29   M.B.Smelters Ltd.                             Hindpur        Andhra             2         1.50
30   M.S.P. Power                                  Raigarh        Chhattisgarh       2         10.00
31   Maharashtra Elektrosmelt Ltd                  Chandrapur     Maharashtra        2         66.00
32   Maithan Alloys Ltd                            Burdwan        West Bengal        4         25.00
33   Maithan Smelters Ltd                          Byrnihat       Meghalaya          1         7.50
34   Manganese Ore India Ltd                       Balaghat       Madhya Pradesh     1         5.00
35   Meghalaya Sova Ispat Ltd                                     Meghalaya          2         16.00
36   Modern India Con-cast Ltd.                    Bishnupur      West Bengal        3         15.00
Innovations in Ferro Alloys Technology in India                                                             31

           Table 5: Ferro-Manganese & Silicon-Manganese Producing Plants (Continued)
Sr. Name                                                        Plant Location               Capacity
No.                                                 Site           State               No.of     Install.
                                                                                       Furnaces MVA
37    Monnet Ispat Ltd                              Raipur         Chhattisgarh        4         24.50
38    Nagpur Power & Ind.Ltd (earlier KFA Ltd)      Kanhan         Maharashtra         4         20.80
39    Natural Sugar & Allied Industries Ltd.        Osmanabad      Maharashtra         2         12.00
40    Nava Bharat Ferro Alloys Ltd                  Paloncha       Andhra              4         77.10
41    Orion Ferro                                   Raigarh        Chhattisgarh        2         10.00
42    Prakash Industries                            Raigarh        Chhattisgarh        3         22.50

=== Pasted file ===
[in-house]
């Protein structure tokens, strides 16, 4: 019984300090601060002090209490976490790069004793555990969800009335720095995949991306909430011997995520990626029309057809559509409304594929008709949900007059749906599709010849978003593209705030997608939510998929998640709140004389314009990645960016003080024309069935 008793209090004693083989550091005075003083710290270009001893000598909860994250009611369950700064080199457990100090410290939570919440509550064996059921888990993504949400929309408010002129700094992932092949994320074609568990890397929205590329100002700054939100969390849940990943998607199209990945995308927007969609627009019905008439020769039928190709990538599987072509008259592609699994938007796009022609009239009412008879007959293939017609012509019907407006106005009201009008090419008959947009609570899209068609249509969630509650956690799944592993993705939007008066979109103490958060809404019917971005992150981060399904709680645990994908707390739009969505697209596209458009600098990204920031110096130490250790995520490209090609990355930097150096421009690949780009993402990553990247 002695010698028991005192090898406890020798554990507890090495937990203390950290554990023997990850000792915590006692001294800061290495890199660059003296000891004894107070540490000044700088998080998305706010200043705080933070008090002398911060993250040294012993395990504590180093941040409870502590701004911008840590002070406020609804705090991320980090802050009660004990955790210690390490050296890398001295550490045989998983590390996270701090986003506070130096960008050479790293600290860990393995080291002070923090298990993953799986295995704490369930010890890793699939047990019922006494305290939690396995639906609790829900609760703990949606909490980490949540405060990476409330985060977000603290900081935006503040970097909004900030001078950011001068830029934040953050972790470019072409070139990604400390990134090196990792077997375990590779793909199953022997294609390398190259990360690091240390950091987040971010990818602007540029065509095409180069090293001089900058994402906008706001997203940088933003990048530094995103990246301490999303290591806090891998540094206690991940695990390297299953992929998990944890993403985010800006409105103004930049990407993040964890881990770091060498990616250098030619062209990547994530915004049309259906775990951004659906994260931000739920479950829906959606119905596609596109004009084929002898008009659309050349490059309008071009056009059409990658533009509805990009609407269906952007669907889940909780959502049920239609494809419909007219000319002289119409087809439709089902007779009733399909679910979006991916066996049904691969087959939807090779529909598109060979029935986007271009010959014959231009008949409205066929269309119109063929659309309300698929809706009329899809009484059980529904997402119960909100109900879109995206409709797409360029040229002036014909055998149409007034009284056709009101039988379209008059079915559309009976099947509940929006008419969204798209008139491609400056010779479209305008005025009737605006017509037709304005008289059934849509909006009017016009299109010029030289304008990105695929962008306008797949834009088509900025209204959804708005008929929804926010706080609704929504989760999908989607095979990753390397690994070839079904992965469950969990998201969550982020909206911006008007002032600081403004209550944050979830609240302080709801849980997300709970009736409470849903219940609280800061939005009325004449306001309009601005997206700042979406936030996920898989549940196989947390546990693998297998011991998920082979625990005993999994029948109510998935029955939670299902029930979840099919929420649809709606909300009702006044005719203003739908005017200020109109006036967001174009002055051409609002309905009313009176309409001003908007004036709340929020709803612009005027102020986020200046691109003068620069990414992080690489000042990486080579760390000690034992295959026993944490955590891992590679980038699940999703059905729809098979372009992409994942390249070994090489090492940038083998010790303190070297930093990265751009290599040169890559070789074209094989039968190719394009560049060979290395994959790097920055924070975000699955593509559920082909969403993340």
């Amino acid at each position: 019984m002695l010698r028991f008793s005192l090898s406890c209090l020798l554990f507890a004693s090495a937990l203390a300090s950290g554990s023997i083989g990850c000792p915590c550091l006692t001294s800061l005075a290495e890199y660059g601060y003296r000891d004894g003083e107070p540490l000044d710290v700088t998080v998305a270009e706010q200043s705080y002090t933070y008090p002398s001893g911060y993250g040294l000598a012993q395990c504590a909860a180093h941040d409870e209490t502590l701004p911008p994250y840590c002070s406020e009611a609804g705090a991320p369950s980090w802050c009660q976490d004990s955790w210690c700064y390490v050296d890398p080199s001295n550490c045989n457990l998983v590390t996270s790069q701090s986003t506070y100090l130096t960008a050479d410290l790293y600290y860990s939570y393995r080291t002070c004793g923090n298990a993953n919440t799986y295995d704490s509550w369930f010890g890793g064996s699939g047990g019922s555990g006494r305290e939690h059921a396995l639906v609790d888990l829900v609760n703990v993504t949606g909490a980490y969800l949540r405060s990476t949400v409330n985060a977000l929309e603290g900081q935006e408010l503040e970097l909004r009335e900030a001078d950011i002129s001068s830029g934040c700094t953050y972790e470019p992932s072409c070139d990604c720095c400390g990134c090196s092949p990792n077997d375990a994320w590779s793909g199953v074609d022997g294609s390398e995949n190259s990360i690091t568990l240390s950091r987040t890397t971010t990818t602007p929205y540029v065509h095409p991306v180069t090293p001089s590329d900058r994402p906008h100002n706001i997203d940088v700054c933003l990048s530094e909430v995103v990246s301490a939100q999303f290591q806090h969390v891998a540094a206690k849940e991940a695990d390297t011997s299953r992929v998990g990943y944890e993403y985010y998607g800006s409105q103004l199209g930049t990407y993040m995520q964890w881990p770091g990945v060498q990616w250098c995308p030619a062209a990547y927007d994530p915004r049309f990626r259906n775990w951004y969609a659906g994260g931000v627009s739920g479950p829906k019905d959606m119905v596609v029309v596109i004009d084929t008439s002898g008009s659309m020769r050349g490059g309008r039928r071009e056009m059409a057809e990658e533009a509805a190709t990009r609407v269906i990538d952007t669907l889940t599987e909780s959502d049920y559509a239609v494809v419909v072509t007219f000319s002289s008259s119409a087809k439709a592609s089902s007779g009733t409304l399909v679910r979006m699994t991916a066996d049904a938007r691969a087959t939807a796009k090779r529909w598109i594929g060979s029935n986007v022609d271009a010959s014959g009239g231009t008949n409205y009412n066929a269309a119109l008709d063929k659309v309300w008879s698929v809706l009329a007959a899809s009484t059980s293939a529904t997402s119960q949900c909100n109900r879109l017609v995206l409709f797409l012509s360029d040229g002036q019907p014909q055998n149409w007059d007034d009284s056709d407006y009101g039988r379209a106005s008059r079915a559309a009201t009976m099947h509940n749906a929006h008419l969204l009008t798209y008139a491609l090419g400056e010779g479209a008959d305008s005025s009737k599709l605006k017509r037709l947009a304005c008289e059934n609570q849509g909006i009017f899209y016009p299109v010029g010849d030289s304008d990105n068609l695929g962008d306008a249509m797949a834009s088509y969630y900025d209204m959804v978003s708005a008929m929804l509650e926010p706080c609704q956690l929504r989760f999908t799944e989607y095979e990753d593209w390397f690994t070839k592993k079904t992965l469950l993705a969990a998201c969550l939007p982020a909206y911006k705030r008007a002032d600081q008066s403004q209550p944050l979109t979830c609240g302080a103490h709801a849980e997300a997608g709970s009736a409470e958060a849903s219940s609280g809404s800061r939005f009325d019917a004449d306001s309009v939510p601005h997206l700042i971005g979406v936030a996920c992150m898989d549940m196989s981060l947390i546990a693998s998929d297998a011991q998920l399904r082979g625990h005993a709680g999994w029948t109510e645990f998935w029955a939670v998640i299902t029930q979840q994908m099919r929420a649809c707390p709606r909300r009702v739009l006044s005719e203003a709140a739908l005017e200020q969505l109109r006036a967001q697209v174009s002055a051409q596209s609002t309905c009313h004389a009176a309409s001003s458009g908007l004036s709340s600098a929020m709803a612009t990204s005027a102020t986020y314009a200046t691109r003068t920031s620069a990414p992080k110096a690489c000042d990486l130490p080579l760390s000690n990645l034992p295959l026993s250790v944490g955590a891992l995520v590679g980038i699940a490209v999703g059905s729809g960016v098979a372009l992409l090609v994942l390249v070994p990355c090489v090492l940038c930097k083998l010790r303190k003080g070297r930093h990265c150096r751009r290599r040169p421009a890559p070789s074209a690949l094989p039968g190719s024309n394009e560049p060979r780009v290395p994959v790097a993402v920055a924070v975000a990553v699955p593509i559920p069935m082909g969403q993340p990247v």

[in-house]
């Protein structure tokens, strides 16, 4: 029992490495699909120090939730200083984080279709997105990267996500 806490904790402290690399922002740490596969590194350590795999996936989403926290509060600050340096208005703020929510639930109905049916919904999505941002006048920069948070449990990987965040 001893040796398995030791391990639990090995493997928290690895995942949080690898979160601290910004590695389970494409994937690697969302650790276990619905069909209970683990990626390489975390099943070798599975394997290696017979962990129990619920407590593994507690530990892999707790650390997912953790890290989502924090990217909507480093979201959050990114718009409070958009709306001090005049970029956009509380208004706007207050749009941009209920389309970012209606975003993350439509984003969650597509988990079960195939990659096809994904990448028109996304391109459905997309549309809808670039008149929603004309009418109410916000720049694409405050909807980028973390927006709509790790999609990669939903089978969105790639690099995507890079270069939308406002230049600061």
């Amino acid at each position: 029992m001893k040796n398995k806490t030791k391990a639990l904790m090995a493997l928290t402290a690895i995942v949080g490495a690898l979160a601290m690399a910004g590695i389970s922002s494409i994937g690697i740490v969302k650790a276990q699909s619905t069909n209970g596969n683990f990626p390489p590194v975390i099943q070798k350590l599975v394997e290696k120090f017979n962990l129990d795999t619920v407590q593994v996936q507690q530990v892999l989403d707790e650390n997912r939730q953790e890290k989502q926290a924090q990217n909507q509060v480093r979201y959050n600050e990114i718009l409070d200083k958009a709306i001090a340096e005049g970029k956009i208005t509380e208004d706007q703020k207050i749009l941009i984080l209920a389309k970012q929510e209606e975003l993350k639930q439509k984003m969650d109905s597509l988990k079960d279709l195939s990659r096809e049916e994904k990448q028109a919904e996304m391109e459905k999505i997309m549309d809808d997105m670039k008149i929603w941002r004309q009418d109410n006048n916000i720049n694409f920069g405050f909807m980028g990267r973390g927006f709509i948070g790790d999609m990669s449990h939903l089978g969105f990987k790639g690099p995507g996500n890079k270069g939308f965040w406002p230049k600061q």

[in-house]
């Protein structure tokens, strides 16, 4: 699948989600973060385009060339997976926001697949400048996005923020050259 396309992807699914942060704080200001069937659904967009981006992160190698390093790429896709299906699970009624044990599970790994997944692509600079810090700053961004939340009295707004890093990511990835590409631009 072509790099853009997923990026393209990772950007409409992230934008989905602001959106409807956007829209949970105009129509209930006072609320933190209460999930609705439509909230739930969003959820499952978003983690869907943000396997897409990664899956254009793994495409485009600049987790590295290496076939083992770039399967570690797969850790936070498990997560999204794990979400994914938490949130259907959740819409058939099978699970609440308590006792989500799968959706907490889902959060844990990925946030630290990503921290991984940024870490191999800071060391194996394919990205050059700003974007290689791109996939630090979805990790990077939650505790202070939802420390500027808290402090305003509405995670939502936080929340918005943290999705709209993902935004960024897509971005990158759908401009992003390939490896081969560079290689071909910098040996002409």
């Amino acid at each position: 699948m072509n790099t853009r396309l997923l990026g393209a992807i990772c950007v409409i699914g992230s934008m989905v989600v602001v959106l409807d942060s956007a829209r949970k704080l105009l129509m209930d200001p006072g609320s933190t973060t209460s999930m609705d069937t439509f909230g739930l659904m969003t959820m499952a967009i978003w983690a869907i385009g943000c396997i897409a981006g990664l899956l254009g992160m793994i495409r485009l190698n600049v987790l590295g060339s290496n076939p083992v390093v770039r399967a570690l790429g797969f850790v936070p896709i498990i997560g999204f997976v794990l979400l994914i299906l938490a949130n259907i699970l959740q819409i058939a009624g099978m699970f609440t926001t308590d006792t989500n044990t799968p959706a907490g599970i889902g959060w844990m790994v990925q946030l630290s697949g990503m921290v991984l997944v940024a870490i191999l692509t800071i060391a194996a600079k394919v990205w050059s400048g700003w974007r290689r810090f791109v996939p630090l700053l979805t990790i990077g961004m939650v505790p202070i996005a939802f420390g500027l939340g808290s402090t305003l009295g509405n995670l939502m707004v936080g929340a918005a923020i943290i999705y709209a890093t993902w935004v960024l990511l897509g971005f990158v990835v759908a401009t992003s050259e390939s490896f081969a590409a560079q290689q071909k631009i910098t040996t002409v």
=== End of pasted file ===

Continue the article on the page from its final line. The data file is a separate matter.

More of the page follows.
43    Puja Ferro Alloys Ltd, Cuncolim               Salcette       Goa                 1         5.00
44    Raghubir Ferro Alloys Ltd.                    Raipur         Chhattisgarh        2         9.00
45    Sai Chemicals Pvt Ltd                         Raipur         Chhattisgarh        1         5.50
46    SAL Steels Ltd.                               Gandhidham     Kutch,Gujarat       1         24.00
47    Sandur manganese & Iron Ores Ltd.             Sandur         Karnataka           3         55.00
48    Saturn Ferro Alloys                           Raipur         Chhattisgarh        2         9.00
49    Sharp Ferro Alloys Ltd.                       Durgapur       West Bengal         2         15.00
50    Shivam Iron & Steel Co.Pvt.Ltd.               Giridih        Jharkhand           2         12.00
51    Shri Gayatri Minerals Ltd.                    Bishnupur      West Bengal         2         19.00
52    Shri Girija Smelters Ltd.                     Raipur         Chhattisgarh        2         8.60
53    Shyam Century Ltd                                            Meghalaya           2         16.00
54    Shyam Ferro Alloys Ltd                        DSP/Burd-      West Bengal         8         70.50
55    Sova Ispat Alloys Ltd                         Durgapur       West Bengal         3          24.00
56    Sri Ganesh Ferro Alloy P Ltd                  Raigarh        M.P.                1          3.00